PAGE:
Jona from Gearbest wanted to send me a pair of Bluetooth headphones. She promised that they sounded good (George previously had sent me a pair that sounded like rubbish) so I agreed. That is how the Fiil Diva arrived.
Opening the box I find a box that resembles something Apple might package a product in, which is never a bad thing. Inside that is a basic case which is really too big for portability considering the headphones are incompletely folded inside. At least they are secure.
I am not inspired by the "Fiil me now" and similar things written inside the instructions. I don't need cheesy, I need good sound. Thankfully they ended up delivering that. They also have a smartphone app that delivered way more than I had expected.
Out of the box, the Divas feel solid, with somewhat stiff, but smooth-bending metal hinges to complement the plastics and, aside from the regular design, a funky flexible perforated gasket that controls the fit nicely. The soft and plush earpads have a mesh in line with the area that contacts your ears, and don't appear to be removable. In fact, there doesn't appear to be any way to disassemble the headphones at all.
There are two sets of controls on the Divas: One on the edge of the cups next to the USB and 3.5mm sockets, and the other touch controls on the outside of the right cup. Of the edge controls, there is the power/Bluetooth button, and a 3-way toggle (up/down and press) which controls the noise cancelling mode.
On the back of the right cup there are 4 spots for volume and playback controls which can be deactivated in the phone app.
They come with a somewhat bulky case in which they are placed semi-folded. Completely folded the pads, which don't seem to be replaceable, end up a bit squashed. Those are the only niggles on what are pretty nicely thought out and good-performing headphones.
The Divas come with a smart phone app with a rather unexpected feature set. First of all, Fiil provides firmware updates. When I received the headphones they had firmware 0.4 on them, and an update gave me 1.22 (and 1.23 just before I did my review). I saw another review of them where they had some issues at version 0.4, and the updates clearly fixed those.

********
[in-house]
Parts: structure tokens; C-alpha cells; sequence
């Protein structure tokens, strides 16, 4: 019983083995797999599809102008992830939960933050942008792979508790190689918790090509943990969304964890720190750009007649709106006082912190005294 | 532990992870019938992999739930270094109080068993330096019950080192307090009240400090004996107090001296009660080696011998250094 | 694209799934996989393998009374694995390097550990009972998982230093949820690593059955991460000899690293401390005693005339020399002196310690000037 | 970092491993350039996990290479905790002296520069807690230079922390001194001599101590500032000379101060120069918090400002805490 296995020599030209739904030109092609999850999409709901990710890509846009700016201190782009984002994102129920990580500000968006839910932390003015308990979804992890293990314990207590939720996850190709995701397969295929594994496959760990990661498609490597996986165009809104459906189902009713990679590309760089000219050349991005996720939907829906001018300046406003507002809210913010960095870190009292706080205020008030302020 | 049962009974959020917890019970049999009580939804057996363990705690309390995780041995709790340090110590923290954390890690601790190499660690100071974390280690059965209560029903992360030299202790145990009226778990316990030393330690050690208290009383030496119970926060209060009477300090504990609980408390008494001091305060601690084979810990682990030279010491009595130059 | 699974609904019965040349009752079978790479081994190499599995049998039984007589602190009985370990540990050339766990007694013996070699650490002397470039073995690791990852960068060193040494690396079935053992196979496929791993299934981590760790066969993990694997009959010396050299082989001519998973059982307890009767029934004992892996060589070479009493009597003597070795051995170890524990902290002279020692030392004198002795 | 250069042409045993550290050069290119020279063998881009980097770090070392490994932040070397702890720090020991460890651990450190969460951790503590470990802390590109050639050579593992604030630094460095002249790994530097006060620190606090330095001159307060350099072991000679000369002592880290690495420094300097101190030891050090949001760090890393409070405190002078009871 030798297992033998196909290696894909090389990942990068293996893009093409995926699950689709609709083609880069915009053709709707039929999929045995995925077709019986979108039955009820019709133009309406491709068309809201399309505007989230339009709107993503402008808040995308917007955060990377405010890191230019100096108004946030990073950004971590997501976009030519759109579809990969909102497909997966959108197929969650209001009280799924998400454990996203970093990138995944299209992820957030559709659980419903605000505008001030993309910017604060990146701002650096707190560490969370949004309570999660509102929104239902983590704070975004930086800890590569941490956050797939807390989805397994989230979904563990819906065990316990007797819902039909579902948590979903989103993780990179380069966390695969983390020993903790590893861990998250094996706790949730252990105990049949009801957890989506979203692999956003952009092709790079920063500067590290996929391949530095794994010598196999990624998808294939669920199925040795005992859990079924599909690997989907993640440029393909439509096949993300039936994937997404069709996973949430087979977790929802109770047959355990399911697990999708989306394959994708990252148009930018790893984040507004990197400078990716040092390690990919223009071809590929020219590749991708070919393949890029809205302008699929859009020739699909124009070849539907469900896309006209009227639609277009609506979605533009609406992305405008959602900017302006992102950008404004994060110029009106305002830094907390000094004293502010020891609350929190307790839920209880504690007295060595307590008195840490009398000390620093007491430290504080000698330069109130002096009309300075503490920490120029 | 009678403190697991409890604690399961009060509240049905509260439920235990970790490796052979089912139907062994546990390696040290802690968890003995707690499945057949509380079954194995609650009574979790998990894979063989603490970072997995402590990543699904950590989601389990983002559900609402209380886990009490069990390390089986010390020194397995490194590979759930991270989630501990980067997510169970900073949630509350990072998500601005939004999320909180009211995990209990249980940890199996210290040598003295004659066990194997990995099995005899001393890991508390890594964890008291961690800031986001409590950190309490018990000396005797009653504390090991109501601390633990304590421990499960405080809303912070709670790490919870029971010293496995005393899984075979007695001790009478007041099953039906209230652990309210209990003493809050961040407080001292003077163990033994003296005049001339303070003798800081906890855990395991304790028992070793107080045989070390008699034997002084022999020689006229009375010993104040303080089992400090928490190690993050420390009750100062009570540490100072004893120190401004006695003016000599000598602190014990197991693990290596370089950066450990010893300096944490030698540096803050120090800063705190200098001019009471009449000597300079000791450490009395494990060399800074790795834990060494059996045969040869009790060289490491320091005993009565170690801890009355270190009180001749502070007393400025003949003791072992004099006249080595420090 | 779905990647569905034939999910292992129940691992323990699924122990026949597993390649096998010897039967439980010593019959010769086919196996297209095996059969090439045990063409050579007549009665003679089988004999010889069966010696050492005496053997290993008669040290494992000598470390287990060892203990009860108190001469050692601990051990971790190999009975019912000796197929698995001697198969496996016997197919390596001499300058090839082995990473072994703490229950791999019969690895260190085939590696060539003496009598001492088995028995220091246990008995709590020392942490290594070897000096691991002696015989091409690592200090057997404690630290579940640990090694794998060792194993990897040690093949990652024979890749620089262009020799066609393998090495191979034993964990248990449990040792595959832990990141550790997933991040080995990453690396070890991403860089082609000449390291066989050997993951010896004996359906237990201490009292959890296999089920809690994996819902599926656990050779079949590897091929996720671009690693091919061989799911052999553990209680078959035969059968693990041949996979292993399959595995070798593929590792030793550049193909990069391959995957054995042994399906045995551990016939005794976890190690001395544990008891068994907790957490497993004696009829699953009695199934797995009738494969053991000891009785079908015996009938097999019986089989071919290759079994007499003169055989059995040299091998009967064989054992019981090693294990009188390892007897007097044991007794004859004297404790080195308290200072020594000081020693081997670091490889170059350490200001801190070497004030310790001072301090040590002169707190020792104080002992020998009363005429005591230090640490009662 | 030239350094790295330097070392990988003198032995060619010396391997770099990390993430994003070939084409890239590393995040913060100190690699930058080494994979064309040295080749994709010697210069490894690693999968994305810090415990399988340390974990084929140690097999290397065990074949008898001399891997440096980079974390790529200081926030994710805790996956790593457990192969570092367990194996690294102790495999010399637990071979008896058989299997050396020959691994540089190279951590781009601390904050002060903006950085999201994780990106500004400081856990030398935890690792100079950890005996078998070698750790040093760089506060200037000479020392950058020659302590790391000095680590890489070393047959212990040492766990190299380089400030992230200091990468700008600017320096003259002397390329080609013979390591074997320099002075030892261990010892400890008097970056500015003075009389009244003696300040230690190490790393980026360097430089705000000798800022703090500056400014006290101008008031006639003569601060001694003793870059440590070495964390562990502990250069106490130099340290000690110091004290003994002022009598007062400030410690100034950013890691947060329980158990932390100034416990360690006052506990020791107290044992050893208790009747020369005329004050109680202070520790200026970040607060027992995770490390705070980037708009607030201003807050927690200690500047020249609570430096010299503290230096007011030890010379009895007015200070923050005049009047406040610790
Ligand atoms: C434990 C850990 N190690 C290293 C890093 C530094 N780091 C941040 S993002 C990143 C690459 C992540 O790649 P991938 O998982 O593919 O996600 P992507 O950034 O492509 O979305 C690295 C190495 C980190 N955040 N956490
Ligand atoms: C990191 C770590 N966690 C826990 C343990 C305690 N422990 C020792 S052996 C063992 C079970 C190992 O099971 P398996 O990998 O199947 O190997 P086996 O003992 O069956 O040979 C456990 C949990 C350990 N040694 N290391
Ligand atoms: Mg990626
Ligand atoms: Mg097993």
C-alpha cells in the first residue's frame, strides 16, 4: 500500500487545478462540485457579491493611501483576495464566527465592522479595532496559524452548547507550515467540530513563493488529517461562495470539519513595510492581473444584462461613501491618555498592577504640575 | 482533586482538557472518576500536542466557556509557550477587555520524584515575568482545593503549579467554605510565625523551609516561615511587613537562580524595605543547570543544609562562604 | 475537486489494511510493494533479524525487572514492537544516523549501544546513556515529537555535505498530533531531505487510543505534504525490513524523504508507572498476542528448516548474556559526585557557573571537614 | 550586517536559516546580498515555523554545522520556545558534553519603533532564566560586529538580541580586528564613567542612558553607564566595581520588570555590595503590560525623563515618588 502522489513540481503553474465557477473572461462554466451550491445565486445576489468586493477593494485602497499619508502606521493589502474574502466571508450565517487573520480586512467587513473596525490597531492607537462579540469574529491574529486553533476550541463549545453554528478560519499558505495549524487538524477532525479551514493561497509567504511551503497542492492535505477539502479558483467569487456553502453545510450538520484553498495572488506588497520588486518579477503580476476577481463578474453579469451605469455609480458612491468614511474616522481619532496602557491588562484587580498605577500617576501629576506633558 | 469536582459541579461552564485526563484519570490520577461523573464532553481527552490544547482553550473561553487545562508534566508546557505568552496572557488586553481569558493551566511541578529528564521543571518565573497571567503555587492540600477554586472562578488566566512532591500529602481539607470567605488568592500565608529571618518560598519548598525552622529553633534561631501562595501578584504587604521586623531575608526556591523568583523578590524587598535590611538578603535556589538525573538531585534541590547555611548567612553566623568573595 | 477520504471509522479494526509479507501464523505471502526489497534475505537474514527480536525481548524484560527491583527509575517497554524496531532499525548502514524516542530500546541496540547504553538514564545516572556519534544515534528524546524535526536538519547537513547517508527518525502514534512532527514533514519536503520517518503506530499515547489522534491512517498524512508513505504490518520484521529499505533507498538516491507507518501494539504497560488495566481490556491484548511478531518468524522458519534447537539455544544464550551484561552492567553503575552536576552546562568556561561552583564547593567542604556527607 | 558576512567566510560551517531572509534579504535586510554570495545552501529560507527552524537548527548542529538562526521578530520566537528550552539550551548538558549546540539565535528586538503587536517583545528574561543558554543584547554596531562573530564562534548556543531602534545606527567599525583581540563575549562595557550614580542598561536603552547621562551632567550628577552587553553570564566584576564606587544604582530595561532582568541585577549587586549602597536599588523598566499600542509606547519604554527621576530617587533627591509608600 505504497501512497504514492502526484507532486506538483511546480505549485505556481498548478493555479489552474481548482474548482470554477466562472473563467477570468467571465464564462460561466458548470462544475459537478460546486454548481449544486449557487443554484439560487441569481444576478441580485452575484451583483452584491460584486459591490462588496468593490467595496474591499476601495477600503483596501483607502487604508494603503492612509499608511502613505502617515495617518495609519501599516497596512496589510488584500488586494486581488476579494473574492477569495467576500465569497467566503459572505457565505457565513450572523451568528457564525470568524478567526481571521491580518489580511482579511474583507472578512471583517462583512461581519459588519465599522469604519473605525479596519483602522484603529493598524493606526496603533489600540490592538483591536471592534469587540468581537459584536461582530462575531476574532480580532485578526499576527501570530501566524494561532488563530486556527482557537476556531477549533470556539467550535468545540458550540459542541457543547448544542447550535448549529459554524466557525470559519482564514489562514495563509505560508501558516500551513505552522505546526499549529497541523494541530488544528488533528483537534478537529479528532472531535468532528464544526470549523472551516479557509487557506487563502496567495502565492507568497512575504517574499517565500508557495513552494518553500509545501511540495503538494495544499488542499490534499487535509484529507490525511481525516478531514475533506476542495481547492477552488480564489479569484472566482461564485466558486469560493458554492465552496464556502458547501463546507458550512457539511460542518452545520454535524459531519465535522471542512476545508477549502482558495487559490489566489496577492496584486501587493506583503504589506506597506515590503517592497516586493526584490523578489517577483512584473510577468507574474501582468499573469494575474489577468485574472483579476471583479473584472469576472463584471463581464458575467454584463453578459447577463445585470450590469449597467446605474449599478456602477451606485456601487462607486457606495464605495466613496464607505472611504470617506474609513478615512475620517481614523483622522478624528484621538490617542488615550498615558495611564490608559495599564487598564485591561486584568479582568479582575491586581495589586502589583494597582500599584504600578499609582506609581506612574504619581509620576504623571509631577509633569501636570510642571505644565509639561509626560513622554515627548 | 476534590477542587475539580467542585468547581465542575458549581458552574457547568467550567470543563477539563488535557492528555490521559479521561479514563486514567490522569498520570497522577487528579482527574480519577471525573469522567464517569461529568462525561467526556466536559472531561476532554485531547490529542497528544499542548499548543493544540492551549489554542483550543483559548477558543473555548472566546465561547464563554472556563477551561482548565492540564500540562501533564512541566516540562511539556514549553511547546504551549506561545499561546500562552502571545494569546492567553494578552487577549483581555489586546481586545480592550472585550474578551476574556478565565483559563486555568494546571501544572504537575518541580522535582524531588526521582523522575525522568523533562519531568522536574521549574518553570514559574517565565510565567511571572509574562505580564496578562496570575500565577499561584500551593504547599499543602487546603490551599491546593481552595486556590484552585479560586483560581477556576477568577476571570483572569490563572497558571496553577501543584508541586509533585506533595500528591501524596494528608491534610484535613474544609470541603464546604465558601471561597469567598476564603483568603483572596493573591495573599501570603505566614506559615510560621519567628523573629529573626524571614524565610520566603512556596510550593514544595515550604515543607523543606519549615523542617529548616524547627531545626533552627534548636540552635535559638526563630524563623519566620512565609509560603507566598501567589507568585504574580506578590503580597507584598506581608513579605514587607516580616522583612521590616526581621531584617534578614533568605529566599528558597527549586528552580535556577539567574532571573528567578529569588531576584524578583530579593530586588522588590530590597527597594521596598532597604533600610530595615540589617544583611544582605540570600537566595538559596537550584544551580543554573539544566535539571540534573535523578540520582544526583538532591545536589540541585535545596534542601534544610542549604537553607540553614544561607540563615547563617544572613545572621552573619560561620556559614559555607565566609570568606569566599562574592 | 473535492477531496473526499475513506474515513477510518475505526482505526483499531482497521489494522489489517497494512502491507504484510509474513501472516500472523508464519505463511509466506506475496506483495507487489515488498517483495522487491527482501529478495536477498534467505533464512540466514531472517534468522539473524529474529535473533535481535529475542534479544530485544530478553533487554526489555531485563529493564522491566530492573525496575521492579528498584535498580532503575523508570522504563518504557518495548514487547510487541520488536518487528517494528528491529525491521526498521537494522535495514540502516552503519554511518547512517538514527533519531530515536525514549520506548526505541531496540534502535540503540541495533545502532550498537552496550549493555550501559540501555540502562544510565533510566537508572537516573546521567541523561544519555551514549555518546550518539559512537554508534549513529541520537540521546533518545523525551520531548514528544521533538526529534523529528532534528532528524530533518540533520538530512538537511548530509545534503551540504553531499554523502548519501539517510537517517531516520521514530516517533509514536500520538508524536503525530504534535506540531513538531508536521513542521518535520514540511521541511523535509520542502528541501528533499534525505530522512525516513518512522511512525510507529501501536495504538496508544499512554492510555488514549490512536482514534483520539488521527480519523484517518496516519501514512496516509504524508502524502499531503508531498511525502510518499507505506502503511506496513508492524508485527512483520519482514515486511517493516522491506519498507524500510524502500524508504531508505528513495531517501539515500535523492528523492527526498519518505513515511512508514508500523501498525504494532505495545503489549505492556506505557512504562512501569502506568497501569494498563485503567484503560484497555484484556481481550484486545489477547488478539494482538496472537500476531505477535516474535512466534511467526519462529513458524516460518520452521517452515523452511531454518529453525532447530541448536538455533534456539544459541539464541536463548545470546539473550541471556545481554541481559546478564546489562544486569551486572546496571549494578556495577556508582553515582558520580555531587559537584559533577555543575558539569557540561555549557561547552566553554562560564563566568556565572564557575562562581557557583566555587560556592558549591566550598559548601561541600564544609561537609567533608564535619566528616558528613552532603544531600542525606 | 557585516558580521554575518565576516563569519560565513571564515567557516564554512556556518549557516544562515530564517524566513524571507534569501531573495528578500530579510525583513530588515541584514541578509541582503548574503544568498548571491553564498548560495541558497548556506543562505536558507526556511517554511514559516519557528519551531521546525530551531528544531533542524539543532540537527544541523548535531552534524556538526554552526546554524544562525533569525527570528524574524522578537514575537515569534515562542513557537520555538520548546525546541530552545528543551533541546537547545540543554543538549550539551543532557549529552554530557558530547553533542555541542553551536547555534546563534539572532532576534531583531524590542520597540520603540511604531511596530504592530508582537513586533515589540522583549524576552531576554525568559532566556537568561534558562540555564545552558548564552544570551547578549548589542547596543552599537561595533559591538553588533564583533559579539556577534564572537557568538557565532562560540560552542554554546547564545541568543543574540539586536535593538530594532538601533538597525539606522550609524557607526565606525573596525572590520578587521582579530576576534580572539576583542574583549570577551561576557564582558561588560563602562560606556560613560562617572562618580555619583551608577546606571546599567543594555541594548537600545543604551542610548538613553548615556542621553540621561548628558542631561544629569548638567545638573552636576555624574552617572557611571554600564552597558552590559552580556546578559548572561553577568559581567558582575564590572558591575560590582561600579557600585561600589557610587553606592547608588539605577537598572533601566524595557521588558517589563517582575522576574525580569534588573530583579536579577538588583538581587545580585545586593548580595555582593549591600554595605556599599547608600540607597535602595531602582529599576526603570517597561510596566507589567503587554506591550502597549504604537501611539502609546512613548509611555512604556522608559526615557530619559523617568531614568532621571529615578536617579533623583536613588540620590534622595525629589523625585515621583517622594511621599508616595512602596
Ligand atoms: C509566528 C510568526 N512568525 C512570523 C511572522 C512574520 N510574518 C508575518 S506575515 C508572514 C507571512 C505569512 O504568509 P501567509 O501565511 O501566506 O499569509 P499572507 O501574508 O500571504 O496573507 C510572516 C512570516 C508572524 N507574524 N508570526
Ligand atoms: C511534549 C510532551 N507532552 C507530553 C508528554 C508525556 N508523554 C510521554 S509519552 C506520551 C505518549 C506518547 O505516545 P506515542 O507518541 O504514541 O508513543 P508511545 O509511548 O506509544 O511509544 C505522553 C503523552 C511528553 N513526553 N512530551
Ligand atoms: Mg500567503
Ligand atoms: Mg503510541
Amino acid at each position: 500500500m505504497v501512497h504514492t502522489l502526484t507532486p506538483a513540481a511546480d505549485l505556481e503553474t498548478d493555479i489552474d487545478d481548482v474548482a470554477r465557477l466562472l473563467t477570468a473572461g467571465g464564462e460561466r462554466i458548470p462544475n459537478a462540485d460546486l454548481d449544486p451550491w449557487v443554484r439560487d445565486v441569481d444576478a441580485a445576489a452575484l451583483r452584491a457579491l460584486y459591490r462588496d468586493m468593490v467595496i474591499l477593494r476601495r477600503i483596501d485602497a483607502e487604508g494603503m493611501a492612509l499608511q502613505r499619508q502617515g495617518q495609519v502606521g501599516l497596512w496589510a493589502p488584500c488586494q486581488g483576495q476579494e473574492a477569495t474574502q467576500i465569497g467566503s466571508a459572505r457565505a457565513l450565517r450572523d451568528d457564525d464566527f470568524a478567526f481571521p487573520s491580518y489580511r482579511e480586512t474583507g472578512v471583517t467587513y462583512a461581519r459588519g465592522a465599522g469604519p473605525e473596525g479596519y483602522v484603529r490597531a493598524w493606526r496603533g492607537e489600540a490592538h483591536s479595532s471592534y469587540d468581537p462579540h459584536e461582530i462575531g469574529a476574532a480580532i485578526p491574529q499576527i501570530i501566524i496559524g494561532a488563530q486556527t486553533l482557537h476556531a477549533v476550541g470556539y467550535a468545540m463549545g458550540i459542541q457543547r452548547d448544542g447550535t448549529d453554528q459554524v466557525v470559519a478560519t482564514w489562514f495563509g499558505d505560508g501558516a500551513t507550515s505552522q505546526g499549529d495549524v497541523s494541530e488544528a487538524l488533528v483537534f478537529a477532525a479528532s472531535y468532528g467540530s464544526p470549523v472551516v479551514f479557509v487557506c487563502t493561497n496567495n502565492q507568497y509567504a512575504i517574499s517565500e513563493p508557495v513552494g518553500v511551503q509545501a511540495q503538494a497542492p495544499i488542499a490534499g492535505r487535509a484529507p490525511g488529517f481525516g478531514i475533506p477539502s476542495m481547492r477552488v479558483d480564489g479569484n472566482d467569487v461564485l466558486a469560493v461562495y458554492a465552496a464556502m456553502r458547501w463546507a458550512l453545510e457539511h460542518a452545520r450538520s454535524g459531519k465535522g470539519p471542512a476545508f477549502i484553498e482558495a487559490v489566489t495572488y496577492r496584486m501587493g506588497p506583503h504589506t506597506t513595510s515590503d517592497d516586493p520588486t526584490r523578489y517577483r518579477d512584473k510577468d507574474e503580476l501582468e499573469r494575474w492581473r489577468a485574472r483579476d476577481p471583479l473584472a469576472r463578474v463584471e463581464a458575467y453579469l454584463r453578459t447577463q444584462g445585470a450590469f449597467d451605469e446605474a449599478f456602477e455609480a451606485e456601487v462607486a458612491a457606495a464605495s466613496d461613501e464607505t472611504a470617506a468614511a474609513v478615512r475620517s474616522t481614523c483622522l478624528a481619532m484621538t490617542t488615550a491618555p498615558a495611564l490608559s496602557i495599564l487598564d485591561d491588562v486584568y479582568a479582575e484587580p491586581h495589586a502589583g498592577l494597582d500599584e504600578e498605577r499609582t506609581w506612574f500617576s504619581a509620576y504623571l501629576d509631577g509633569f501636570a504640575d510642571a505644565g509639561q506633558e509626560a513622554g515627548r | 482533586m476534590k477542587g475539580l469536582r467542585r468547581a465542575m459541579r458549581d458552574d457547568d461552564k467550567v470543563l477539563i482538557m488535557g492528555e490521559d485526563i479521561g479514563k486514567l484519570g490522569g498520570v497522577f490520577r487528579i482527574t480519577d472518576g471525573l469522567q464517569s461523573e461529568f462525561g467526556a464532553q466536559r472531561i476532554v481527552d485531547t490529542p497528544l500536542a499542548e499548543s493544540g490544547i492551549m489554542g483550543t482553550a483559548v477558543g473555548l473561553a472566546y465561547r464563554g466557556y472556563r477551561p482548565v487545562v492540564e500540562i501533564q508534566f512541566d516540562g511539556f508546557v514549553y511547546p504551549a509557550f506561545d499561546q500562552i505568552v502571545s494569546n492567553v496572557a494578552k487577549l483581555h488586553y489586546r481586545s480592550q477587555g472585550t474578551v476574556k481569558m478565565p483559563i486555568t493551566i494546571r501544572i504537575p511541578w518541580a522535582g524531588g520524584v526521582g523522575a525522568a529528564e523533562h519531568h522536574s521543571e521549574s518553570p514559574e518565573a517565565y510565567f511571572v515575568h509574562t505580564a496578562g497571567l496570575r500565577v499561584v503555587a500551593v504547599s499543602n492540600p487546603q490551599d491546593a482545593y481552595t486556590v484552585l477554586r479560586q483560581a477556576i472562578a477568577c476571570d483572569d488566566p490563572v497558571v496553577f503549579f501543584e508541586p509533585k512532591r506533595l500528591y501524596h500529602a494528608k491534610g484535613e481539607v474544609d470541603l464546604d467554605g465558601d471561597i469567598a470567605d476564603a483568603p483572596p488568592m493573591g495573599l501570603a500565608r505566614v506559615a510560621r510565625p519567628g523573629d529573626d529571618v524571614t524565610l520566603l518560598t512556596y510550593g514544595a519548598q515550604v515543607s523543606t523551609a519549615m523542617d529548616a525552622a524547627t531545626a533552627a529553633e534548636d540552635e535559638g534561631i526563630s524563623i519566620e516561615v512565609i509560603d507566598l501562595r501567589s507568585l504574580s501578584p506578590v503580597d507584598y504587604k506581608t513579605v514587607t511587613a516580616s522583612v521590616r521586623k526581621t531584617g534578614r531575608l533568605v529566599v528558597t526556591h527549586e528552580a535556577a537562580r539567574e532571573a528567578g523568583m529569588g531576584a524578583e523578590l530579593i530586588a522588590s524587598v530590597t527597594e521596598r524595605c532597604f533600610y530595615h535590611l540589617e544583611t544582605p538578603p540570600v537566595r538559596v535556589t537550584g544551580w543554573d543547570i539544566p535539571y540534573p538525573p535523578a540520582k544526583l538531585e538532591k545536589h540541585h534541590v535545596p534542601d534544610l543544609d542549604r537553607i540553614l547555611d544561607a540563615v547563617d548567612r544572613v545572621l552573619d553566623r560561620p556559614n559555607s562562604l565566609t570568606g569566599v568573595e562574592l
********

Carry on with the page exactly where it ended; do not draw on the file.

The app also, very unusually, has a burn-in feature allowing you to create burn-in profiles for multiple Fiil headphones. This is possibly overkill for a relatively inexpensive pair of headphones and regardless, I didn't find that they changed in how they sounded with use.
They also have an unnecessary feature allowing you to manually turn on and off the lighting for the logo on the left cup.
More useful are the settings for all the features on the headphones which are quite comprehensive. There are no less than 4 modes for noise cancelling (which can also be set on the headphones by toggling the switch on the right cup). Since the setting announcements on the headphones can be hard to hear with music playing, even though the music is partially muted for them, having all the settings to hand is useful.
Of the noise cancelling settings there is:
- Open (broadcasts external sounds through)
- Monitor (allows voice to come through but cancels out other frequencies)
- Windy (removes wind noise if it is interfering with the sensor microphones)
I tested the noise cancelling modes by playing music and various videos of people talking and other sounds to get an idea what would slip through. It's pretty fair to say that the modes worked as advertised, with the wind mode only necessary in strong wind blowing directly onto the headphones. Although you can switch modes using the toggle switch on the side, which partially mutes the music and announces which mode it has changed to, I had trouble making out the announcement with music playing.
The app also allows setting of two alternative "EQ" modes, one which makes the headphones slightly warmer-sounding, and one that makes them slightly brighter.
There are also some interesting 3D-type DSP settings to emulate music playing in a living room, theatre and hall respectively. While not of personal interest, with some types of music they provided a good soundstage-widening effect to varying degrees. Sometimes the effect would be great, making the sound much more spacious, but with some music it just sounded odd.
What most impressed me about the sound quality of these headphones was that, unlike cheaper noise-cancelling headphones I tried, the sound was consistently good regardless of whether noise cancelling was on or off, or even if the headphones were used directly from an amp.
The sound itself is fairly even, with a bit of warmth and what I feel is about the right amount of treble to be a good all-rounder. There was enough detail that I could make out subtle sounds in the music to an enjoyable degree. The bass goes down low into the deep bass, albeit with some woolliness, but nothing at all unexpected given the price.
At moderate listening volumes the mid range and treble are pleasant, with a reasonable degree of soundstage, even in the standard listening mode. The treble didn't become unpleasant even when the volume was turned up, and bass even managed a reasonable amount of texture listening to classical. Not surprisingly the soundstage is congested at higher volumes, the result of them being on-ear headphones.
Primarily, they passed my main parameter of whether or not I could actually enjoy listening to music with them given all the high-end headphones I have on hand. What is more, they cancelled out a sufficient degree of noise in the full noise-cancelling mode to be pleasant to listen with on public transport.